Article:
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Instancing: A Primer with TouchDesigner

Greetings TouchDesigner developers! In today’s post we will be focusing on one of the most popular and beginner-friendly techniques when you’re first diving into TouchDesigner: Instancing. At first, it might sound complex or technical, but it’s really about making your projects more dynamic and efficient. At its core, instancing lets you duplicate objects without bogging down your computer. This article aims to clear up the basics and answer the questions we’ve seen most beginners grapple with. Whether you’re trying to get a clearer picture of what instancing is or looking for ways to improve your projects, we’ve got you covered.

What is Instancing?

Instancing is a technique widely used in computer graphics to efficiently render multiple copies of the same object. When you’re working with 3D environments, particularly in software like TouchDesigner, instancing allows you to create a multitude of objects from a single source model.

The magic of instancing lies in its ability to use resources smartly; instead of duplicating the object’s data (like its geometry) for every instance, it reuses the same data. This means each “copy” appears in the scene without the need for additional memory or processing power to describe its shape. Instancing can be thought of as a clever illusionist’s trick: it makes the computer think there are many unique objects when, in reality, it’s just one object being repeated. This efficiency is particularly useful in real-time visualizations, interactive installations, or any project where performance and resource management are critical. What makes this even more powerful is that this instancing is done exclusively on the GPU. Once the GPU has one copy of the object, it can spin up hundreds of thousands or millions of copies with ease.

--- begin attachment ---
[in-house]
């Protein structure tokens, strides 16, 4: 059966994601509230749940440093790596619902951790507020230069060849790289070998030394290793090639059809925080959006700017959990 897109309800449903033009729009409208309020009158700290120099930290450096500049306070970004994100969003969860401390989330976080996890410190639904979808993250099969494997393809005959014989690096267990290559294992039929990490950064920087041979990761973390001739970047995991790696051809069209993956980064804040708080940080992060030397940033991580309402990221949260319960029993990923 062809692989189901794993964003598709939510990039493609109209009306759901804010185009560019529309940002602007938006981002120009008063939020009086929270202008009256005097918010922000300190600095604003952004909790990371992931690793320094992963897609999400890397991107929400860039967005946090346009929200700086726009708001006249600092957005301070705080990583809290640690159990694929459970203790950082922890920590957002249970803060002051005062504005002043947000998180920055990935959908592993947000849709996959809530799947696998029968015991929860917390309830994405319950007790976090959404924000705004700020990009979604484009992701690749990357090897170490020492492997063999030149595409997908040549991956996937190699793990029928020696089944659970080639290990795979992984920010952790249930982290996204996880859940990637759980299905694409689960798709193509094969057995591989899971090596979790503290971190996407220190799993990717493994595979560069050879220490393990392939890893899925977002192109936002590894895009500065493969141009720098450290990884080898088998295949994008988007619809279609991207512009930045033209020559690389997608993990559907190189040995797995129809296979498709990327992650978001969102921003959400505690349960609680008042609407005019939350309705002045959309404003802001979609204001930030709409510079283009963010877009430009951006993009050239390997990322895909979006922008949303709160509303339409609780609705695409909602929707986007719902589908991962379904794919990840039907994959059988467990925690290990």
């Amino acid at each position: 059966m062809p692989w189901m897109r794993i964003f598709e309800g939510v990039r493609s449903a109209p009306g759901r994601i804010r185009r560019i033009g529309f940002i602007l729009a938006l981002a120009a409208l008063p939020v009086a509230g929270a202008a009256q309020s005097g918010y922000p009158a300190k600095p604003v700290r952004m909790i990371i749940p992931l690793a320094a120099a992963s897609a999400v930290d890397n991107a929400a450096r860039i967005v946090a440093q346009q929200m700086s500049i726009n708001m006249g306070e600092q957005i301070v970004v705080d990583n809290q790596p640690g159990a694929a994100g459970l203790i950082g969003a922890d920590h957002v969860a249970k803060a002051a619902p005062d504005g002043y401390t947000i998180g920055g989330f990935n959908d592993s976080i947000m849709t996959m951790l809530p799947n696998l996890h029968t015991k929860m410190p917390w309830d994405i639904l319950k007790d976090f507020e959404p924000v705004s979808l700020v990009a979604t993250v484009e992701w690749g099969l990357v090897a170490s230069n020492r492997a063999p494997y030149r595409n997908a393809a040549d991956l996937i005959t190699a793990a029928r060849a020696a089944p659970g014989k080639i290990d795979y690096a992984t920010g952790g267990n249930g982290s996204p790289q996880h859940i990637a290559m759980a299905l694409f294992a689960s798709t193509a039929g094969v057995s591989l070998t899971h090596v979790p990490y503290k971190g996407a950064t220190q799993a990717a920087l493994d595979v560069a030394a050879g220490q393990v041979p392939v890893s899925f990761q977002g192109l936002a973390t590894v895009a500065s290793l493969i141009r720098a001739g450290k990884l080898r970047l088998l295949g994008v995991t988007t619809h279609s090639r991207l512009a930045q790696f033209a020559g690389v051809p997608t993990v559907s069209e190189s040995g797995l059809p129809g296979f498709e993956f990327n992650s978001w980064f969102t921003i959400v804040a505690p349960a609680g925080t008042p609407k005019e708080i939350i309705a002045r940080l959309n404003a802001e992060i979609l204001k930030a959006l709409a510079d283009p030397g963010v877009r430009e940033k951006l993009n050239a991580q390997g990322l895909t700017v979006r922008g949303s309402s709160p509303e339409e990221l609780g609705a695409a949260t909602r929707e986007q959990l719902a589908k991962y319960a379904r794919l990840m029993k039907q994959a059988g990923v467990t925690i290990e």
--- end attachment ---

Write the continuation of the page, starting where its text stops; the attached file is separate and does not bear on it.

Instancing TouchDesigner

Applications of Instancing

Instancing is not just a technical trick; it’s a practical solution applied across a broad range of fields. For example, in video game development, it allows for the creation of lush, detailed environments filled with flora, fauna, and other objects without straining the system. VFX artists use instancing to populate scenes with countless particles, like raindrops or snowflakes, making scenes come alive realistically.

By leveraging instancing, creators significantly optimize their workflow and resource management, making it possible to handle complex scenes with many objects efficiently. This efficiency is crucial in projects that require real-time interaction or high levels of detail, as it ensures smoother performance and a better user experience without compromising on visual quality. One thing most beginners notice when they look at professional TouchDesigner projects is how much instancing techniques get used to create all kinds of content and effects. Mastering instancing is a necessity in immersive media development.

The Origins of Instancing

The origins of instancing trace back to the early days of computer graphics when rendering detailed 3D environments was a significant challenge due to limited processing power. One of the earliest and most notable uses of instancing was in the video game industry, where developers sought ways to create rich, immersive worlds without overloading the system. A pioneering example can be found in the 1980s and 1990s video games, where instancing was used to populate landscapes with multiple identical objects, such as trees and enemies, to save memory and processing resources. This technique allowed games to run smoothly on the hardware of the time while still offering visually engaging experiences. As technology advanced, instancing evolved, supporting more complex implementations, utilizing the parallel power of GPUs, and became a standard practice in real-time graphics and beyond.